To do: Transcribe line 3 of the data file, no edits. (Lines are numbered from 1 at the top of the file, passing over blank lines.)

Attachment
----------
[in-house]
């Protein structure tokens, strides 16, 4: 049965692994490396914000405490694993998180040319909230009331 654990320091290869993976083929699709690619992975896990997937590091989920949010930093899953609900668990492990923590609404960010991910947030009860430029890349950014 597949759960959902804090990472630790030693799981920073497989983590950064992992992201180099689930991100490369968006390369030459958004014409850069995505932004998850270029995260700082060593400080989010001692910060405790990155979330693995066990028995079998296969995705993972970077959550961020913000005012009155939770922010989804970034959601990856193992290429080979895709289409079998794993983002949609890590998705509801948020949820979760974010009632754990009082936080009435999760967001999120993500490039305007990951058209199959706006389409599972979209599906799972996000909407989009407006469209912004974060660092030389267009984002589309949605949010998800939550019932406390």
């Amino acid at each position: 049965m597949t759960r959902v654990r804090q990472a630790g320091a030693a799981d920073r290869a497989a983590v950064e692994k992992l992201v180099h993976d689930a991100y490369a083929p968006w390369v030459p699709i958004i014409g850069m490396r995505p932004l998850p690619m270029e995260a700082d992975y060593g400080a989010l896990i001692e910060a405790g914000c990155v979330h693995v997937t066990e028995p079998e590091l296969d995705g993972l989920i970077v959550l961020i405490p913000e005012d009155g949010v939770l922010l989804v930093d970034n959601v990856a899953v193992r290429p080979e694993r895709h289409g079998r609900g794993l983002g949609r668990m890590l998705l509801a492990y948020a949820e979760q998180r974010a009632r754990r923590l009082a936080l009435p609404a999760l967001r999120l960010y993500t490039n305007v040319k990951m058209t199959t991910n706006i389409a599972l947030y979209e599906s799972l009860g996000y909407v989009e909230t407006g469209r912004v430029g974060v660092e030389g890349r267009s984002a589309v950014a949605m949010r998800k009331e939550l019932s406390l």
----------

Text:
């Amino acid at each position: 049965m597949t759960r959902v654990r804090q990472a630790g320091a030693a799981d920073r290869a497989a983590v950064e692994k992992l992201v180099h993976d689930a991100y490369a083929p968006w390369v030459p699709i958004i014409g850069m490396r995505p932004l998850p690619m270029e995260a700082d992975y060593g400080a989010l896990i001692e910060a405790g914000c990155v979330h693995v997937t066990e028995p079998e590091l296969d995705g993972l989920i970077v959550l961020i405490p913000e005012d009155g949010v939770l922010l989804v930093d970034n959601v990856a899953v193992r290429p080979e694993r895709h289409g079998r609900g794993l983002g949609r668990m890590l998705l509801a492990y948020a949820e979760q998180r974010a009632r754990r923590l009082a936080l009435p609404a999760l967001r999120l960010y993500t490039n305007v040319k990951m058209t199959t991910n706006i389409a599972l947030y979209e599906s799972l009860g996000y909407v989009e909230t407006g469209r912004v430029g974060v660092e030389g890349r267009s984002a589309v950014a949605m949010r998800k009331e939550l019932s406390l």